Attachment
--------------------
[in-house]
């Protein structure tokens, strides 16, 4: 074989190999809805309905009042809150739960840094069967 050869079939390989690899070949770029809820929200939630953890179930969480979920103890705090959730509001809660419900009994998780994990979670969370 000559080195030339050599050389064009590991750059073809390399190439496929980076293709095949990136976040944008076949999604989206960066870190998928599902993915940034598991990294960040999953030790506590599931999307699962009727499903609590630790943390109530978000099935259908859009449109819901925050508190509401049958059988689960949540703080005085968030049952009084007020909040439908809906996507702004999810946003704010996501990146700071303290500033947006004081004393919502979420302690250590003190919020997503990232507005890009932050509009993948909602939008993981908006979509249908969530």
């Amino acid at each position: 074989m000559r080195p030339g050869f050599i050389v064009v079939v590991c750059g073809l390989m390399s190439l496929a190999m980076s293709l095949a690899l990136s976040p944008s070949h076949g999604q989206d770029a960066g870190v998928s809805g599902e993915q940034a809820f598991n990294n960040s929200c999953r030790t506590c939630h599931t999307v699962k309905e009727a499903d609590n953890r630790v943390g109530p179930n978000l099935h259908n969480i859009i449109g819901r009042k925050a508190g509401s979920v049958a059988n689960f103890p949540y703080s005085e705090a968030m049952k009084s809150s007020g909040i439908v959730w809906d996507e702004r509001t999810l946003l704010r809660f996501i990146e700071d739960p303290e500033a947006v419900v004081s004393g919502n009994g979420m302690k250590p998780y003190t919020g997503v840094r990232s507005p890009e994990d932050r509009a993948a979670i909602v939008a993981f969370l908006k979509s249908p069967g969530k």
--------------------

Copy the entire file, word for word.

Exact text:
[in-house]
């Protein structure tokens, strides 16, 4: 074989190999809805309905009042809150739960840094069967 050869079939390989690899070949770029809820929200939630953890179930969480979920103890705090959730509001809660419900009994998780994990979670969370 000559080195030339050599050389064009590991750059073809390399190439496929980076293709095949990136976040944008076949999604989206960066870190998928599902993915940034598991990294960040999953030790506590599931999307699962009727499903609590630790943390109530978000099935259908859009449109819901925050508190509401049958059988689960949540703080005085968030049952009084007020909040439908809906996507702004999810946003704010996501990146700071303290500033947006004081004393919502979420302690250590003190919020997503990232507005890009932050509009993948909602939008993981908006979509249908969530």
């Amino acid at each position: 074989m000559r080195p030339g050869f050599i050389v064009v079939v590991c750059g073809l390989m390399s190439l496929a190999m980076s293709l095949a690899l990136s976040p944008s070949h076949g999604q989206d770029a960066g870190v998928s809805g599902e993915q940034a809820f598991n990294n960040s929200c999953r030790t506590c939630h599931t999307v699962k309905e009727a499903d609590n953890r630790v943390g109530p179930n978000l099935h259908n969480i859009i449109g819901r009042k925050a508190g509401s979920v049958a059988n689960f103890p949540y703080s005085e705090a968030m049952k009084s809150s007020g909040i439908v959730w809906d996507e702004r509001t999810l946003l704010r809660f996501i990146e700071d739960p303290e500033a947006v419900v004081s004393g919502n009994g979420m302690k250590p998780y003190t919020g997503v840094r990232s507005p890009e994990d932050r509009a993948a979670i909602v939008a993981f969370l908006k979509s249908p069967g969530k």